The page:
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Blogs

RIDE supports several blogs throughout our website where Rhode Islanders and RIDE staff share their thoughts.

On this page, we have collected all of the blogs on our site - many of which share posts from Rhode Island educators other than RIDE staff. Blogs are listed in alphabetical order:

  • Commissioner's Corner: Commissioner Wagner's blog posts and messages to the Rhode Island community.
  • District Teacher of the Year (DTOY): Posts from the Rhode Island District Teachers of the Year, past and present, who share about instructional successes and challenges they encounter in Rhode Island classrooms.
  • Equitable Access to Excellent Educators: Rhode Island educators and RIDE staff explore factors and perspectives on the importance of ensuring that all students are taught by high quality educators.
  • Leadership: Reflections and insights from RIDE’s Leadership Fellow and other district and school leaders on the challenges and opportunities of being a school leader.
  • Rhode Island Poet Laureate: Reflections and poetry focused on teaching, learning, and the experience of education from Tina Cane, Rhode Island Poet Laureate.
  • Rhode Island Science Education (R.I.S.E.): A communication blog to update stakeholders in education and in the community on important developments, events and accomplishments in science education in Rhode Island.
  • Student Voice: Because student voice is an essential component of our discussion on education, RIDE will post essays written by students from around Rhode Island.

Click on a category below to filter by a particular blog:




The Characteristics of an Effective Project

Posted by: Kamlyn Keith on 11/30/2018
Rosemary Miner MD
2019 Nowell Leadership Academy District TOY
Science Educator
Sheila C. “Skip” Nowell Leadership Academy, Central Falls campus

In early November, Nowell Leadership Academy embarked on our first ever Exhibition Day to showcase student work during the important first quarter of school.

Mural outside Nowell Leadership Academy

At Nowell, we continually strive to have students work on projects that are meaningful and relevant to their lives, interests, and concerns. This fall, those projects were all on display during Exhibition Day. As students, educators, staff, board members, parents, local officials, and invited guests strolled the freshly cleaned classrooms and common spaces of Nowell, I reflected on the essential characteristics of projects that shape the best possible learning experience for our students.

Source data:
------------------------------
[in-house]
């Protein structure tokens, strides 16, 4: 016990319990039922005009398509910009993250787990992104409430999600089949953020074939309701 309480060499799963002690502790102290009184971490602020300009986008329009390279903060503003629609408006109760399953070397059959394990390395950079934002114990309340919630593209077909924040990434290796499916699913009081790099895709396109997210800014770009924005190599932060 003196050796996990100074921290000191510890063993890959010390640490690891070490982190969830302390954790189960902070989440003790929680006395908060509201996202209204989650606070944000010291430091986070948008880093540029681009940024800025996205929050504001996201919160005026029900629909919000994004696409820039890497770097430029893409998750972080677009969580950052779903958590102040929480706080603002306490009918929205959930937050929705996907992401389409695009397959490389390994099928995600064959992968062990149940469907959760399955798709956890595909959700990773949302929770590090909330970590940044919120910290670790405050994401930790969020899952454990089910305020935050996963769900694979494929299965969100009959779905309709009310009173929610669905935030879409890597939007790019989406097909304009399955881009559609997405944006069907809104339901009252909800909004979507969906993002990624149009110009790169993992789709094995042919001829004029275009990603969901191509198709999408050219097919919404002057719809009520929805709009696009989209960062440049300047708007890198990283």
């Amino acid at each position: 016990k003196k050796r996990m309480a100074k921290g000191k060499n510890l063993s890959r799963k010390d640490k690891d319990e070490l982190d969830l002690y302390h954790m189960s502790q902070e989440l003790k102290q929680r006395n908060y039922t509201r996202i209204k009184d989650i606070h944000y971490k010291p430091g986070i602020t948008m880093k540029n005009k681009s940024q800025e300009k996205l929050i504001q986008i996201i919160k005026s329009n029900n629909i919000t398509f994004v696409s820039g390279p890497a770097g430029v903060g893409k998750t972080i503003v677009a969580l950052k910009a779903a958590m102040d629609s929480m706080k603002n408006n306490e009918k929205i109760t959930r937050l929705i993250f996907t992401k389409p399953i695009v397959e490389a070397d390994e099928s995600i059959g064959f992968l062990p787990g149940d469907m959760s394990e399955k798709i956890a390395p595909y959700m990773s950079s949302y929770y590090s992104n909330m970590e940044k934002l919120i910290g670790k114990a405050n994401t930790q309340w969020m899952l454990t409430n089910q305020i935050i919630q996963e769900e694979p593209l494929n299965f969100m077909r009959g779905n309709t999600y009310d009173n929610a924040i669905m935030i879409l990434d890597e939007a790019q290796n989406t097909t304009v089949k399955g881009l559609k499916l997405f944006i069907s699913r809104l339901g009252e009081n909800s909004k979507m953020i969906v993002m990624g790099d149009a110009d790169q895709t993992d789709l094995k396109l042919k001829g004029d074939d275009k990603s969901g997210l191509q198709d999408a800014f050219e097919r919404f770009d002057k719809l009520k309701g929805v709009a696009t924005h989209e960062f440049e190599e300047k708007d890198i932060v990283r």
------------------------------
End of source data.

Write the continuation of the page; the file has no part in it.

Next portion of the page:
Those characteristics include a challenging problem, sustained inquiry, authenticity, student voice and choice, reflection, critique, revision, and public product.

Students from Nowell Leadership Academy

Our students gain valuable skills and knowledge by tackling challenging problems and questions through the process of sustained inquiry. At multiple points along the way, students inevitably experience frustration and seemingly insurmountable hurdles. Each of these is an opportunity to teach and mentor them in the habits of success, such as strategy shifting, appropriate help-seeking, persistence, and a positive response to setbacks. Projects must be authentic, with “real world” connections, in order to engage students and give meaning to their work. Projects must also allow for student voice and choice, so students can explore their interests, concerns, and goals for the future. These projects also assign time for reflection by the student, as well as crucial peer and mentor review, feedback, and revision.

At each part of the project, I have seen our students rise to the challenge and find themselves making connections, being flexible, innovative, and maintaining rigor while receiving support as they address the root causes of their roadblocks.

Science project on Exhibition Day

Everything was progressing quite well until we approached Exhibition Day. My students experienced great trepidation and were filled with questions. Why did this work – the culmination of a quarter’s worth of effort – need to be publicly displayed, debated, and discussed by the entire school and local community members? The prospect of such a display of work would strike fear into the hearts of most adults, let alone high school students, many of whom were experiencing project-based learning for the first time. So why must our students publicly display their products?

The answer to that question gets to the very heart of project-based learning: nothing makes a project more “real world” than inviting the real world into our classrooms. When we do, our projects gain authenticity, an audience ups the stakes and ultimately the product itself, and learning becomes tangible. Public products help create the learning community Nowell is working towards every single day: a link between school, parents, community members, and the wider world. Additionally, public product is an effective way to communicate to the world outside our doors about our students, their ideas, abilities, and goals.

Science project on Exhibition Day

I believe our first Exhibition Day celebrated student successes and helped to build a collaborative community and strong culture for learning at Nowell. More importantly, it helped our students define their role in the local community and to imagine, and hopefully believe in, their potential to impact the world beyond Nowell. I could not have hoped for more than that from our first Exhibition Day.

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